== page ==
Sources: Fire Chief told manager he released controversial document

2014 FILE PHOTO: Charlotte City Manager Ron Carlee and Charlotte Fire Chief Jon Hannan.
2014 FILE PHOTO: Charlotte City Manager Ron Carlee and Charlotte Fire Chief Jon Hannan. dhinshaw@charlotteobserver.com

Charlotte Fire Chief Jon Hannan told the city manager last week that he was responsible for a personnel document being released to the media in apparent violation of state law, according to multiple people familiar with the investigation.

The March 4 document was written by Ron Carlee, the city manager, and was about Marty Puckett, the vice president of the Charlotte Firefighters Association Local 660. Carlee warned Puckett that he no longer could work as an unpaid intern for City Council member Claire Fallon and he risked being fired if he continued.

Puckett and Fallon have been harsh critics of the chief, and Fallon previously had called for him to be fired.

The letter is part of Puckett’s personnel file, and isn’t open for public review. Releasing such a document is a misdemeanor under N.C. law. The maximum fine is $500.

Hannan was one of four people who received copies of the Carlee letter to Puckett.

State law said the person who releases the information must have acted “knowingly, willfully, and with malice.”

City Attorney Bob Hagemann said he isn’t aware of any Charlotte employee ever being charged for releasing information from a personnel file.

There hasn’t been any resolution to the short investigation about the leaked letter.

In a city where leaks to the news media are common, it’s not clear what the appropriate punishment is – if any – for the letter being given to WBTV News.

Complicating the issue is that Carlee is essentially a lame-duck manager. He is expected to continue as manager through the adoption of a new budget, which is expected by early June. He could remain in the job a few months longer, but a City Council committee has agreed to hire an outside search firm to find his replacement.

Hannan has worked for the department for 38 years and has been chief since 2007. At Monday’s council meeting, as many as 200 firefighters attended the meeting, standing in solidarity with Hannan.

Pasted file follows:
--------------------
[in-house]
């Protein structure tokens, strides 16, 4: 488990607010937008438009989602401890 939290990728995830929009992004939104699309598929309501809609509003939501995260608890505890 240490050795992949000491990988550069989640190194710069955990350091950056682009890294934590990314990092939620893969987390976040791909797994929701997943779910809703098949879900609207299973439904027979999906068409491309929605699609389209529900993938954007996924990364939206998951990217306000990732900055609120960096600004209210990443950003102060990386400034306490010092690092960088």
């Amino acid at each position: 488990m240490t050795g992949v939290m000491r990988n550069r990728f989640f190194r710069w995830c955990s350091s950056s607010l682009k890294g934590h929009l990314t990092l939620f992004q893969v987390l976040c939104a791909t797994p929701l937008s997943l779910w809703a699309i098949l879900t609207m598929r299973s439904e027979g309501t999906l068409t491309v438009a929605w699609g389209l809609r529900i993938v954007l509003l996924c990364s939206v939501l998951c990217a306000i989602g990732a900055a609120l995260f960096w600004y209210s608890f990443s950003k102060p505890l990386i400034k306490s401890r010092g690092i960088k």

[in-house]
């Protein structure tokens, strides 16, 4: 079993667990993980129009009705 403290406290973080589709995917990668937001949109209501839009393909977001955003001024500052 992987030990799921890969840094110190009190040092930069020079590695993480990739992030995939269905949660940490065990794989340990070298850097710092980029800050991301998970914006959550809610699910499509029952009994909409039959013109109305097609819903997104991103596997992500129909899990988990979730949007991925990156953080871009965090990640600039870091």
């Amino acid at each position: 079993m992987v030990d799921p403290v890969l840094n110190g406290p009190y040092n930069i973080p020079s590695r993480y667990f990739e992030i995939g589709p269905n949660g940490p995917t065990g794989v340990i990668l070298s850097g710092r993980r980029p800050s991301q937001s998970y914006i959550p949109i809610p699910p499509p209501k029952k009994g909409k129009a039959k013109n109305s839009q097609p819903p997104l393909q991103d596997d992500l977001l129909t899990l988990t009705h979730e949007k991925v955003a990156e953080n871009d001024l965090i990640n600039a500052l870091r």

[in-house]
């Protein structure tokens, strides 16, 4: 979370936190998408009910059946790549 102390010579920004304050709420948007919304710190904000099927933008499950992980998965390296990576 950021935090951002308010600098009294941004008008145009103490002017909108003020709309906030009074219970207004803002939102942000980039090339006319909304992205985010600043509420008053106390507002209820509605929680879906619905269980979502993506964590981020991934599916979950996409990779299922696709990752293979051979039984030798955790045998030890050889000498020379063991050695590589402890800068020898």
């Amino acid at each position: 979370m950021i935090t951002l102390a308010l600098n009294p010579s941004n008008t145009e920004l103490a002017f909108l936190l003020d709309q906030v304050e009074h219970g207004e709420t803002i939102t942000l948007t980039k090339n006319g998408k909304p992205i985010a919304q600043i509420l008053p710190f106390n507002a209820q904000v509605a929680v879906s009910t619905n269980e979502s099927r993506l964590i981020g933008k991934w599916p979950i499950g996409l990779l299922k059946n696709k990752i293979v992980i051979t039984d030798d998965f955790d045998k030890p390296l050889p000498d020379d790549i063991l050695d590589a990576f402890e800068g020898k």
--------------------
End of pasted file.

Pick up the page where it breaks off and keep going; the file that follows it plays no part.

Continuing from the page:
During an interview Monday with WSOC-TV, Hannan was asked: “Did you leak the memo?”

His response: “No. You, you … I don’t have anything for you. Maybe in the morning, I’ll know something.”

Cynthia Shah-Khan, a spokesperson for the Fire Department, said Friday that Hannan didn’t say he didn’t release the memo during that TV interview. She said the chief was saying he didn’t have any information about the investigation that he could share.

When asked about city officials saying the chief had told the manager he had released the information, Shah-Khan said the city’s corporate communications office is handling such questions. The city didn’t have a comment Friday.

N.C. has strict laws on what the public can and can’t know about public employees. In some states, part of an employee’s personnel file is open to inspection, including performance reviews.

In the Puckett case, it appears the actual memo was released.

But would it violate state law if someone had released to the media or public the gist of Carlee’s warning to Puckett? Should the public have the right to know about the working relationship between a council member and prominent firefighter?

It appears Carlee and council members are wrestling with similar questions.

Another issue in figuring out how to respond to the leaking of the memo is the comparison to the punishment in another Fire Department personnel case: In the fall of 2014, then-fire investigator Crystal Eschert was terminated for what the city said was an inflammatory Facebook post.

Eschert has claimed the Fire Department retaliated against her for being a whistleblower about the safety of her unit’s new offices. Hannan and the city denied that.

Eschert hadn’t made questionable Facebook posts before but was fired for her first offense.

Steve Harrison: 704-358-5160, @Sharrison_Obs